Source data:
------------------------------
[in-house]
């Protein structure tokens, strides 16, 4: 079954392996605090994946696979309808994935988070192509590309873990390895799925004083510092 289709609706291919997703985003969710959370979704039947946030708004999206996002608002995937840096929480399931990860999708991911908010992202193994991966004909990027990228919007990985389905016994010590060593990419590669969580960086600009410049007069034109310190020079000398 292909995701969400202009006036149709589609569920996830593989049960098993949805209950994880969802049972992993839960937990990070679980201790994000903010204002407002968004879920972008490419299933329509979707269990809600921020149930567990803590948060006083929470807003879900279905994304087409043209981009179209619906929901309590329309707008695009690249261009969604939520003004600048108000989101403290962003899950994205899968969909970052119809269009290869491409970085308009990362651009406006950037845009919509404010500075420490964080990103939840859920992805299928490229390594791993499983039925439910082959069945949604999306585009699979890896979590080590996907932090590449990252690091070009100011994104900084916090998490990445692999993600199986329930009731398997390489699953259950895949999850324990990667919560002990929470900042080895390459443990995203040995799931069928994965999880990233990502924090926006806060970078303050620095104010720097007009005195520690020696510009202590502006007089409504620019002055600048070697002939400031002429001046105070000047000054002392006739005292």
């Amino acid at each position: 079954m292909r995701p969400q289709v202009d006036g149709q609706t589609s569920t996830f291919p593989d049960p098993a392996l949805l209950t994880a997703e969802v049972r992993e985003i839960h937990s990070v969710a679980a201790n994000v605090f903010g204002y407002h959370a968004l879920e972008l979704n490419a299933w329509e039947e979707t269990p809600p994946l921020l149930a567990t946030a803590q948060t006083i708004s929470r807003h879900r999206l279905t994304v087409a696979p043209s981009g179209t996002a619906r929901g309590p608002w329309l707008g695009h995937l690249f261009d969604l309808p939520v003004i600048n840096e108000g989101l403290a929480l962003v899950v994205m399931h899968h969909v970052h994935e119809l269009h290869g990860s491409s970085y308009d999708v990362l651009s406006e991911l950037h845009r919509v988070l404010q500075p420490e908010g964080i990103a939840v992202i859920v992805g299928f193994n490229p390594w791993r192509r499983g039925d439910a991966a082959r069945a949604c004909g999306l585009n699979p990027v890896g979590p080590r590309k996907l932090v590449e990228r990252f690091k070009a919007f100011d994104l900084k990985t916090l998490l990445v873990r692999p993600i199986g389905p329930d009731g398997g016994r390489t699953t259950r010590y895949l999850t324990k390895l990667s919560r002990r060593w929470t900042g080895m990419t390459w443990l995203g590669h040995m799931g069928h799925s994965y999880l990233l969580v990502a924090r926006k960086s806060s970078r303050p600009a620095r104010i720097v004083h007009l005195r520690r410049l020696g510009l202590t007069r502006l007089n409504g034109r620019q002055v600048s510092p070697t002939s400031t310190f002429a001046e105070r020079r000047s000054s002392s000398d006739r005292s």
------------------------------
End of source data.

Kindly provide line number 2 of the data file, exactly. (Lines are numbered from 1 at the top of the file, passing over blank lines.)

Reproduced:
């Protein structure tokens, strides 16, 4: 079954392996605090994946696979309808994935988070192509590309873990390895799925004083510092 289709609706291919997703985003969710959370979704039947946030708004999206996002608002995937840096929480399931990860999708991911908010992202193994991966004909990027990228919007990985389905016994010590060593990419590669969580960086600009410049007069034109310190020079000398 292909995701969400202009006036149709589609569920996830593989049960098993949805209950994880969802049972992993839960937990990070679980201790994000903010204002407002968004879920972008490419299933329509979707269990809600921020149930567990803590948060006083929470807003879900279905994304087409043209981009179209619906929901309590329309707008695009690249261009969604939520003004600048108000989101403290962003899950994205899968969909970052119809269009290869491409970085308009990362651009406006950037845009919509404010500075420490964080990103939840859920992805299928490229390594791993499983039925439910082959069945949604999306585009699979890896979590080590996907932090590449990252690091070009100011994104900084916090998490990445692999993600199986329930009731398997390489699953259950895949999850324990990667919560002990929470900042080895390459443990995203040995799931069928994965999880990233990502924090926006806060970078303050620095104010720097007009005195520690020696510009202590502006007089409504620019002055600048070697002939400031002429001046105070000047000054002392006739005292």